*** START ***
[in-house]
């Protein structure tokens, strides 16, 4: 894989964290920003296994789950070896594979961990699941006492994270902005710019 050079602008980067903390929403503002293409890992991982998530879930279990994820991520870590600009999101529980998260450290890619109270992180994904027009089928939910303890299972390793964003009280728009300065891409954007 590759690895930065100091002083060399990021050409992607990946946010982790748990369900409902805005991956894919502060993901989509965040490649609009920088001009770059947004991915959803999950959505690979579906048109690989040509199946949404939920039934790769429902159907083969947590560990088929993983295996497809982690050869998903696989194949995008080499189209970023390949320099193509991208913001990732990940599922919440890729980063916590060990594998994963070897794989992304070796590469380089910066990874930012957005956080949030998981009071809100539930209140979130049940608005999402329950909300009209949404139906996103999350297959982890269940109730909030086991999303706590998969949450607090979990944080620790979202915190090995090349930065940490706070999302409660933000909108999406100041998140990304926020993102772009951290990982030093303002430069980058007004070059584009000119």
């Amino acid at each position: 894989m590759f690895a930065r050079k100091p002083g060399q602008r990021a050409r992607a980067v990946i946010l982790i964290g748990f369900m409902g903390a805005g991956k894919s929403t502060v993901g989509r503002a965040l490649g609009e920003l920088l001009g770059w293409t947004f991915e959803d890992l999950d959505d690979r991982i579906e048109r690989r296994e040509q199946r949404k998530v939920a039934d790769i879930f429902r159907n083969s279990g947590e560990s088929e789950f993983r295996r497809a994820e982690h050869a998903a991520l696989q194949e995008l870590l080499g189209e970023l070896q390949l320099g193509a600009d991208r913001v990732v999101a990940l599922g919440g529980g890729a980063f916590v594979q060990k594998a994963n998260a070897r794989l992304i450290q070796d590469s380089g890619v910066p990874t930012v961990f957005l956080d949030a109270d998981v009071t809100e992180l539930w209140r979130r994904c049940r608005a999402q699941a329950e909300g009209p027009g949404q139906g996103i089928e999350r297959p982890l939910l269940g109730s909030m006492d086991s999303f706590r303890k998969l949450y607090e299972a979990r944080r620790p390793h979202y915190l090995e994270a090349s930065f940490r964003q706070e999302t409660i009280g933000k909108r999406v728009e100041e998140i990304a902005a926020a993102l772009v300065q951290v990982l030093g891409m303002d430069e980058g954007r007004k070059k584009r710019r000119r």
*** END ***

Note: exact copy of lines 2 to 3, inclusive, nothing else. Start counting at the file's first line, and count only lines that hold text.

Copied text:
């Protein structure tokens, strides 16, 4: 894989964290920003296994789950070896594979961990699941006492994270902005710019 050079602008980067903390929403503002293409890992991982998530879930279990994820991520870590600009999101529980998260450290890619109270992180994904027009089928939910303890299972390793964003009280728009300065891409954007 590759690895930065100091002083060399990021050409992607990946946010982790748990369900409902805005991956894919502060993901989509965040490649609009920088001009770059947004991915959803999950959505690979579906048109690989040509199946949404939920039934790769429902159907083969947590560990088929993983295996497809982690050869998903696989194949995008080499189209970023390949320099193509991208913001990732990940599922919440890729980063916590060990594998994963070897794989992304070796590469380089910066990874930012957005956080949030998981009071809100539930209140979130049940608005999402329950909300009209949404139906996103999350297959982890269940109730909030086991999303706590998969949450607090979990944080620790979202915190090995090349930065940490706070999302409660933000909108999406100041998140990304926020993102772009951290990982030093303002430069980058007004070059584009000119």
């Amino acid at each position: 894989m590759f690895a930065r050079k100091p002083g060399q602008r990021a050409r992607a980067v990946i946010l982790i964290g748990f369900m409902g903390a805005g991956k894919s929403t502060v993901g989509r503002a965040l490649g609009e920003l920088l001009g770059w293409t947004f991915e959803d890992l999950d959505d690979r991982i579906e048109r690989r296994e040509q199946r949404k998530v939920a039934d790769i879930f429902r159907n083969s279990g947590e560990s088929e789950f993983r295996r497809a994820e982690h050869a998903a991520l696989q194949e995008l870590l080499g189209e970023l070896q390949l320099g193509a600009d991208r913001v990732v999101a990940l599922g919440g529980g890729a980063f916590v594979q060990k594998a994963n998260a070897r794989l992304i450290q070796d590469s380089g890619v910066p990874t930012v961990f957005l956080d949030a109270d998981v009071t809100e992180l539930w209140r979130r994904c049940r608005a999402q699941a329950e909300g009209p027009g949404q139906g996103i089928e999350r297959p982890l939910l269940g109730s909030m006492d086991s999303f706590r303890k998969l949450y607090e299972a979990r944080r620790p390793h979202y915190l090995e994270a090349s930065f940490r964003q706070e999302t409660i009280g933000k909108r999406v728009e100041e998140i990304a902005a926020a993102l772009v300065q951290v990982l030093g891409m303002d430069e980058g954007r007004k070059k584009r710019r000119r």